PORT ARANSAS, Texas – After more than two years of roof repairs, window installations and building reinforcements, the scientists, staff members and students at the University of Texas Marine Science Institute (UTMSI) have an end in sight for their ongoing effort to rebuild after Hurricane Harvey, thanks to help from the U.S. Congress.
Newly awarded funding of $11.7 million — authorized through the National Oceanic and Atmospheric Administration (NOAA) for the recovery effort at UTMSI and other hurricane-damaged sites across the country — will allow the institute to complete repairs and renovations to remaining facilities, including a popular visitors center and the institute’s mission-critical research pier.
“We are grateful to Congress for these funds. Rebuilding for the future has taken a combination of support from the university, insurance, state and federal government and our generous donors,” said Robert Dickey, UTMSI’s director and a professor of marine science. “This final piece of the puzzle will help us get over the finish line.”
Hurricane Harvey caused more than $45 million in damage to the institute, affecting all 70 buildings maintained by the oldest marine research facility on the Texas coast. After the storm, researchers and students came back to labs filled with standing water and destroyed samples. The institute has since replaced more than three football fields’ worth of roofing.
UTMSI also manages and operates the Mission-Aransas National Estuarine Research Reserve, a federal and state partnership between NOAA and The University of Texas at Austin. The reserve is responsible for monitoring coastal water conditions, educating the public and conducting scientific research, as one of nine university-affiliated reserves supported by NOAA in the National Estuarine Research Reserve system.
Mission-Reserve facilities on the main campus in Port Aransas, at the Bay Education Center in Rockport and at Fennessey Ranch in Refugio were among the spots damaged in the storm. The eye of the hurricane went directly over the Mission-Aransas estuary and in the process uprooted seagrass beds and redistributing sand dunes. As early as two weeks after the storm, university researchers took to the water to measure the impact of the storm on habitats and fisheries.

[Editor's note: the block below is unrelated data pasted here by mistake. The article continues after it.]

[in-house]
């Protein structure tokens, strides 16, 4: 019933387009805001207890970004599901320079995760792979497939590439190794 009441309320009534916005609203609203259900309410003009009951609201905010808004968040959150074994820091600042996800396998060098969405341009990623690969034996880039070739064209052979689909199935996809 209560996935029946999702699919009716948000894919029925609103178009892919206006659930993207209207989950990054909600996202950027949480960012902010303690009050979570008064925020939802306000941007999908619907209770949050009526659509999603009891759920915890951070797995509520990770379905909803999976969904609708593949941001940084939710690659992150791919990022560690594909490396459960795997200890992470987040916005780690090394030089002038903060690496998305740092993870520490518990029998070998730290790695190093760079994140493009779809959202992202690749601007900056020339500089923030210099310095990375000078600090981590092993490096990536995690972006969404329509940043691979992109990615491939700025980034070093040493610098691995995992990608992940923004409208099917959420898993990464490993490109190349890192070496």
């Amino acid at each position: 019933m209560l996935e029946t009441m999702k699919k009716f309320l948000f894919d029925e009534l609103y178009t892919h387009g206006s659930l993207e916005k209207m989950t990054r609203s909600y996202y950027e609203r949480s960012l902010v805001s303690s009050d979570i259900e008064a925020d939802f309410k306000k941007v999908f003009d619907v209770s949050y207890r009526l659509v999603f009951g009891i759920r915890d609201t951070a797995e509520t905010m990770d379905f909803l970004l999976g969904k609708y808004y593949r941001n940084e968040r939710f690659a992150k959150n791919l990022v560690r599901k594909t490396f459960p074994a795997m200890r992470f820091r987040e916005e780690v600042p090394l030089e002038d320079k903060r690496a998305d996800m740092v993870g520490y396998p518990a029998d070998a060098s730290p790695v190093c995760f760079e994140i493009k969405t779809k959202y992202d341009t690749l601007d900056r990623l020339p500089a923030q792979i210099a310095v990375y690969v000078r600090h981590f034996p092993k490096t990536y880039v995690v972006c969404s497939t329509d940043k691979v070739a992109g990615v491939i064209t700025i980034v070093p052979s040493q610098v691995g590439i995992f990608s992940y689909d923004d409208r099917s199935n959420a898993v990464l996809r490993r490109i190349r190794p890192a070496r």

The newly awarded $11.7 million will be used to support and supplement the repair or rebuilding of research and education infrastructure, including at a research pier that has had to operate at limited capacity and at monitoring stations in the bay. A visitor center, adjacent exhibits and trails, student housing and buildings that support the Amos Rehabilitation Keep — an animal rehabilitation facility for sea turtles and birds — will also receive repairs.
UTMSI previously reached tens of thousands of visitors annually, but since Harvey, its visitor facilities have been closed, and K-12 education programs have been operating at a more limited capacity. The newly awarded funds will help the institute and the reserve return to full operations and reopen on-site marine science education programs to visitors from throughout Texas and beyond.
“The Marine Science Institute has invested decades conducting vital research on the Texas coast, monitoring coastal conditions and engaging the public with efforts to understand and preserve the unique ecosystem along the Gulf,” said Paul Goldbart, dean of UT Austin’s College of Natural Sciences. “With leadership from Bob Dickey, hard and creative work by devoted faculty and staff and this new infusion of funding, UTMSI is primed to expand its engagement with Texas communities as it continues its critically important research and education.”
In August 2017, Hurricane Harvey made landfall with 130-mile-per-hour winds that destroyed six buildings at UTMSI and many others in the Rockport-Port Aransas community. Last year, some laboratories reopened to scientists and students, and progress toward recovery has been ongoing, including thanks to recent support from the U.S. Department of Commerce’s Economic Development Administration (EDA) to repair a large laboratory building and establish a new Center for Coastal Ocean Science.